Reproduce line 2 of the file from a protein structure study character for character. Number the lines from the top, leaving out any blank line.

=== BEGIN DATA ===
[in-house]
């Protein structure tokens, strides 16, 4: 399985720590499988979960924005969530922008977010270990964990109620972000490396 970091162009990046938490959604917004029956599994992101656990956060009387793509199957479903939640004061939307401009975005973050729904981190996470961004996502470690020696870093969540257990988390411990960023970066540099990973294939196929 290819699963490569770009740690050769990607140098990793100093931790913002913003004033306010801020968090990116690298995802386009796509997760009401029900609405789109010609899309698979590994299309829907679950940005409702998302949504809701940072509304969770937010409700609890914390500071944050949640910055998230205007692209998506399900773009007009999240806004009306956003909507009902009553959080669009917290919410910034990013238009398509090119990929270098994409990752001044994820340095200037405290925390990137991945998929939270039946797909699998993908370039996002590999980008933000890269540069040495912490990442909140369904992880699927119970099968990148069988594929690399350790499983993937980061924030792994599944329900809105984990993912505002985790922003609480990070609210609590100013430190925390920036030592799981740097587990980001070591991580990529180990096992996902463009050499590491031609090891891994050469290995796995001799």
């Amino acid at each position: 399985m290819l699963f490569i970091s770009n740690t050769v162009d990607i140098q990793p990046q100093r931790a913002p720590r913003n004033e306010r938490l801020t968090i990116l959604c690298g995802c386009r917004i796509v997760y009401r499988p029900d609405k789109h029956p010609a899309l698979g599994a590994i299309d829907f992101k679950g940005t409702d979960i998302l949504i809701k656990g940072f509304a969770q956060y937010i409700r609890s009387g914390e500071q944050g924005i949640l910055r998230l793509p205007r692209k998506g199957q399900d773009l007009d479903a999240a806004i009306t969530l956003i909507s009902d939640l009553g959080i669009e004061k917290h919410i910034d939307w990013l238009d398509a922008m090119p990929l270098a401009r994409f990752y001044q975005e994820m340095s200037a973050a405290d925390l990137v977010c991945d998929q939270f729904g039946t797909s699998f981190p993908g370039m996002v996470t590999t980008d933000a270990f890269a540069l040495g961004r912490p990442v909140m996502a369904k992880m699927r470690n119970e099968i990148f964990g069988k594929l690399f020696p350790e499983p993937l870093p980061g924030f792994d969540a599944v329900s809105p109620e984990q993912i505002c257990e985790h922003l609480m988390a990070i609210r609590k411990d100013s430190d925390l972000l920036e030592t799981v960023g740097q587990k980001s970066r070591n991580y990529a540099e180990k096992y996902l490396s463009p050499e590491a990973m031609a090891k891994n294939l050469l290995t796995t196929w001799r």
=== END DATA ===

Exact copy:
């Protein structure tokens, strides 16, 4: 399985720590499988979960924005969530922008977010270990964990109620972000490396 970091162009990046938490959604917004029956599994992101656990956060009387793509199957479903939640004061939307401009975005973050729904981190996470961004996502470690020696870093969540257990988390411990960023970066540099990973294939196929 290819699963490569770009740690050769990607140098990793100093931790913002913003004033306010801020968090990116690298995802386009796509997760009401029900609405789109010609899309698979590994299309829907679950940005409702998302949504809701940072509304969770937010409700609890914390500071944050949640910055998230205007692209998506399900773009007009999240806004009306956003909507009902009553959080669009917290919410910034990013238009398509090119990929270098994409990752001044994820340095200037405290925390990137991945998929939270039946797909699998993908370039996002590999980008933000890269540069040495912490990442909140369904992880699927119970099968990148069988594929690399350790499983993937980061924030792994599944329900809105984990993912505002985790922003609480990070609210609590100013430190925390920036030592799981740097587990980001070591991580990529180990096992996902463009050499590491031609090891891994050469290995796995001799």